Make Mine a Rubin

  • by: |
  • 02/09/2008
By way of Forbes, a real "call it like I see it" piece by Paul H. Rubin, Professor of Law and Economics at Emory University and former Chief Advertising Economist at the Federal Trade Commission and Chief Economist at the U.S. Consumer Product Safety Commission. The topic is the important role of drug reps and, more broady, drug marketing> Rubin's article is both important and timely -- and should serve as an education for those who opt for soundbites rather than sound public health policy.

On My Mind: A Free Lunch
Paul H. Rubin

There's nothing wrong with letting drug reps schmooze with doctors. What's the matter with Americans? They think there is something incestuous about the connection between drug companies and doctors.

Politicians tell them that the drugmakers wine and dine physicians while pushing the latest antibiotic or statin. Utterly corrupted, doctors impose those medications on patients, whether or not the drugs are better than cheaper alternatives.

A pending U.S. Senate bill would require drug companies to report gifts to doctors of more than $25; the House is investigating marketing practices. New York State's legislature plans to hold hearings this year on the relationship between doctors and drug companies. One congressional critic has even compared the drug industry with the tobacco industry, and Senator John McCain has called drugmakers the "bad guys."

What drugs are these legislators taking? Drug company reps offer overworked doctors useful, lifesaving information in an efficient manner. The drug companies are of course motivated by profit, but economists have known since Adam Smith that the profit motive is the best way to induce someone to do something useful. (Disclosure: I consult for the drug industry from time to time, most recently for Pfizer.)

Marketing and research are both information activities; they work together to get effective drugs to patients. The two activities are not in competition for resources. The denouncers of drug companies don't understand this. One of the senators sponsoring the bill suggests that "the millions of dollars these companies spend on marketing ... could be put into research." In fact, drug companies would not switch money from marketing to research. If they cannot market drugs in the best way, they will reduce spending on research. What's the point of inventing a new drug if doctors and patients don't know about it?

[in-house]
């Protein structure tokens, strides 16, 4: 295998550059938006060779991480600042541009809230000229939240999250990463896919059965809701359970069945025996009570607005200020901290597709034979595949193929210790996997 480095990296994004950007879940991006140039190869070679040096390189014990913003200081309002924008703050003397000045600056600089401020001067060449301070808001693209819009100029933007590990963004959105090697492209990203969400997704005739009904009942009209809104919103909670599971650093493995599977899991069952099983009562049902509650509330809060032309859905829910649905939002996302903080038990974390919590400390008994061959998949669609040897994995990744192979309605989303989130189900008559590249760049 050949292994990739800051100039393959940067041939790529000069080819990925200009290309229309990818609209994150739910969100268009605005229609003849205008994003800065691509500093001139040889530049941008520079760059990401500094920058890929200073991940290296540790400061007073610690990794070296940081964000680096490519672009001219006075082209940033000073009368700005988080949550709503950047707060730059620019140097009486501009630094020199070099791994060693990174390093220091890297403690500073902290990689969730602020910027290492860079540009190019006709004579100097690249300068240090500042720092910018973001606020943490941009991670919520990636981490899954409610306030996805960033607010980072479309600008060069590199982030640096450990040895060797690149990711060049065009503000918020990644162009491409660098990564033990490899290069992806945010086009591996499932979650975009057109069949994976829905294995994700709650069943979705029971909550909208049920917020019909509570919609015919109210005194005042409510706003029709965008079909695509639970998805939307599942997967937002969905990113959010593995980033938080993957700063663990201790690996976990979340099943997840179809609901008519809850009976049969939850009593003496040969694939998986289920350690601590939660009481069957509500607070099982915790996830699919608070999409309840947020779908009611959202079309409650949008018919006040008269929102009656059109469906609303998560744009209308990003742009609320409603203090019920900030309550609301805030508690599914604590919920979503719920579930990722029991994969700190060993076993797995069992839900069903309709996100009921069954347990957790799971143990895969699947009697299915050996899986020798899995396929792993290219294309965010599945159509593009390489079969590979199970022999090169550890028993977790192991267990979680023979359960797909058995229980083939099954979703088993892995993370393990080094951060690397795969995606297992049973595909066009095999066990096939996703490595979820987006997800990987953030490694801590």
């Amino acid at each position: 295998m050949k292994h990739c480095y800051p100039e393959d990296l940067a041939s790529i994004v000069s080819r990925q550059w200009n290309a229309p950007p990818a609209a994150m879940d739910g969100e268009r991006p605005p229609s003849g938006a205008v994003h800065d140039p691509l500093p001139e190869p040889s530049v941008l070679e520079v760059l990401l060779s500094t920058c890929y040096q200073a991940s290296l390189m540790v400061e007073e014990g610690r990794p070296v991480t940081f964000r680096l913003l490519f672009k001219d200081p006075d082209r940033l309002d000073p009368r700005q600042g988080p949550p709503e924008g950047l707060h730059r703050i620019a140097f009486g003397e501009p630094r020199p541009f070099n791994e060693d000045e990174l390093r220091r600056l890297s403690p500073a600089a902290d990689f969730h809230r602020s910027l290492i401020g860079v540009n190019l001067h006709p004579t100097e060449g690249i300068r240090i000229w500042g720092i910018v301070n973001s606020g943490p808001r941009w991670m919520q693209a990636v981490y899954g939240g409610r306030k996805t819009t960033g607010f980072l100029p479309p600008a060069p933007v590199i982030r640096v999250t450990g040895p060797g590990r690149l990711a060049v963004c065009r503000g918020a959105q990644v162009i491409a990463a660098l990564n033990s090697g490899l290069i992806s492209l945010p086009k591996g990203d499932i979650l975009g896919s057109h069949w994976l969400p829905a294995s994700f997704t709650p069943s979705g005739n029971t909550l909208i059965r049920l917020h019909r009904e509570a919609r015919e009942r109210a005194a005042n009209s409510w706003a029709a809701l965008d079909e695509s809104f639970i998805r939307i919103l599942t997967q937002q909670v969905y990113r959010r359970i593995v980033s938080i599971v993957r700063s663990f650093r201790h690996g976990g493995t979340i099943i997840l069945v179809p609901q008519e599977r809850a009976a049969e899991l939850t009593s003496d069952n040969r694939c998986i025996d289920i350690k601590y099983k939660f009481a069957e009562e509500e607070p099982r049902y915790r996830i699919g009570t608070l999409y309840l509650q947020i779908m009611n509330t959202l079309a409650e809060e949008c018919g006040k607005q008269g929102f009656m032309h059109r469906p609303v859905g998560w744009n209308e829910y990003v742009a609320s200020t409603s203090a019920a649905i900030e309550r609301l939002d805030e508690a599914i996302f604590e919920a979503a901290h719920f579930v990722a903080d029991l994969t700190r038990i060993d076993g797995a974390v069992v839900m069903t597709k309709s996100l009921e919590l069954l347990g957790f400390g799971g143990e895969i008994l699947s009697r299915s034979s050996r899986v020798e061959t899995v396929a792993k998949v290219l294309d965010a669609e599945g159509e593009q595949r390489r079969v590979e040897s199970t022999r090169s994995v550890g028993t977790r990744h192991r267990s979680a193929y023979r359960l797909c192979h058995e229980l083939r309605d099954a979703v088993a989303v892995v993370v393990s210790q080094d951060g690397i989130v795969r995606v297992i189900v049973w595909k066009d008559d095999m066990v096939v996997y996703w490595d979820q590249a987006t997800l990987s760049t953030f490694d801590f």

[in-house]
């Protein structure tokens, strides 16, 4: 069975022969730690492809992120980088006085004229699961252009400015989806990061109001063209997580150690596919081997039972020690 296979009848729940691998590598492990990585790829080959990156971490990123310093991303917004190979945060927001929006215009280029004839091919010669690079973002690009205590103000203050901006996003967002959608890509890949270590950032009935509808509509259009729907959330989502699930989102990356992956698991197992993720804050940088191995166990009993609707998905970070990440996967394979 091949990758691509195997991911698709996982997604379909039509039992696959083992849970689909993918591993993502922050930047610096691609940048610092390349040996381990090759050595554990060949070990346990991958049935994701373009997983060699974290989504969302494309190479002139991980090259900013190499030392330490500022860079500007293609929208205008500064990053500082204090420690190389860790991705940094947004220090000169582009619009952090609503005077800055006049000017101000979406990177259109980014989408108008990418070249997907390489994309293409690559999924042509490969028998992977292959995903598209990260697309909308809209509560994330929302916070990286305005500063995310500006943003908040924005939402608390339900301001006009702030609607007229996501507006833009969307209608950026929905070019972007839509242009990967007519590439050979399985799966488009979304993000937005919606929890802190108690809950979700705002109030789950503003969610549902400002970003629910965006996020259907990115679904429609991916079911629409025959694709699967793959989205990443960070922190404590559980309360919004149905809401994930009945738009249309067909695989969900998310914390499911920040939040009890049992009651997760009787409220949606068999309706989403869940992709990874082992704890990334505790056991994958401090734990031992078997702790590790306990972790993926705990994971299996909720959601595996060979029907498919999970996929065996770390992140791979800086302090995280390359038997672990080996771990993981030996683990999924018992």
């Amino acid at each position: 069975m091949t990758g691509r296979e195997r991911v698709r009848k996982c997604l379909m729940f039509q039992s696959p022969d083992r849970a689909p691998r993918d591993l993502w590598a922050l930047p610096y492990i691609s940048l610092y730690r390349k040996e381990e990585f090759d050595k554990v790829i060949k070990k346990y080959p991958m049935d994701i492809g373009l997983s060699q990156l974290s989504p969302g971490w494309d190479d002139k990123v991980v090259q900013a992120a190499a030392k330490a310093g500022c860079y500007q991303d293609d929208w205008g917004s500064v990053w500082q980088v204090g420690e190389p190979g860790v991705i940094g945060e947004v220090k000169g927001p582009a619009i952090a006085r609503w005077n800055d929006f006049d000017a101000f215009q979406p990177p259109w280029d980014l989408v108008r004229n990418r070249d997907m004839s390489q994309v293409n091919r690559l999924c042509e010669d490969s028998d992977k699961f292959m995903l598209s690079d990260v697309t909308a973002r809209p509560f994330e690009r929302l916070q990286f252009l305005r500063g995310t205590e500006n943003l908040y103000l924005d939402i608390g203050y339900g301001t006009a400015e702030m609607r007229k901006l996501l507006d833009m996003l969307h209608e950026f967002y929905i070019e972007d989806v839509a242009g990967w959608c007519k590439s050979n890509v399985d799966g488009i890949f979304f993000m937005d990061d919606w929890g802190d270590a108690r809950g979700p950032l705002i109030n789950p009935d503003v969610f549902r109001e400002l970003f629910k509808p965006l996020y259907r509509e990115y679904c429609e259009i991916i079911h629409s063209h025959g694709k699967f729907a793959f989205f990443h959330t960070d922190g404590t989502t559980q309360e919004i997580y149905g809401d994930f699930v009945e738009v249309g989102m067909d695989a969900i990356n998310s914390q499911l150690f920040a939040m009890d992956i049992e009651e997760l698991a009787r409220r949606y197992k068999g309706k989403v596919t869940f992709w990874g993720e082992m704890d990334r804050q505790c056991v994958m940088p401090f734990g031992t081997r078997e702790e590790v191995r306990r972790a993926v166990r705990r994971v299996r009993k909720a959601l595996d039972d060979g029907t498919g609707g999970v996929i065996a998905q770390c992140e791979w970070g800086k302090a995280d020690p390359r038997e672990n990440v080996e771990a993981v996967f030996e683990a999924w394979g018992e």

Academic physicians think that doctors should obtain information by reading medical journals. Practicing doctors do not have time to comb through the International Journal of Medical Sciences or the Annals of Internal Medicine. A meal with a pharmaceutical salesperson is a time-efficient way for a busy doctor to learn about new drugs, or perhaps a better therapeutic alternative, or a drug with easier dosing or fewer side effects than the old drug. Physicians interact with more than one drug rep, so they have competing sources of information.

Another argument made by supporters of the Senate bill is that promotion leads physicians "to prescribe the expensive new drugs that are being marketed to them when a more affordable generic would do," in the words of one senator. There are three things wrong with this argument. First, manufacturers of generics do not promote those drugs, so it might be
difficult for the physician to learn about generics at all. Second, new drugs lead to better health outcomes. They keep people out of the hospital. A 2007 study by business professor Frank Lichtenberg of Columbia University estimated that a prescription for a new drug (5 years from FDA approval) costs an average $18 more than an older one (15 years on the market) but reduces other medical costs, including hospital and office visits, by $129. Finally, by leading consumers to purchase newer drugs, marketing increases investment in innovation and thus makes research more likely.

A widely cited 2000 article in the Journal of the American Medical Association summarized 29 published studies critiquing the interaction between doctors and drug reps. Notable feature of these articles, as quoted in the summary paper: "No study used patient outcome measures."
That is, in all of the medical literature on drug sales, there was no evidence of harm to patients caused by doctors and drug reps breaking bread. These articles were written by physicians who by their oaths put patient welfare at the top of the list, but they were critical of the industry based on analyses that totally ignore this measure.

A recent report shows that the life expectancy of Americans is at its highest level ever and will continue to increase. It is truly amazing that this society keeps coming up with ways to demonize and penalize an industry that has provided us with so many benefits.

Center for Medicine in the Public Interest is a nonprofit, non-partisan organization promoting innovative solutions that advance medical progress, reduce health disparities, extend life and make health care more affordable, preventive and patient-centered. CMPI also provides the public, policymakers and the media a reliable source of independent scientific analysis on issues ranging from personalized medicine, food and drug safety, health care reform and comparative effectiveness.

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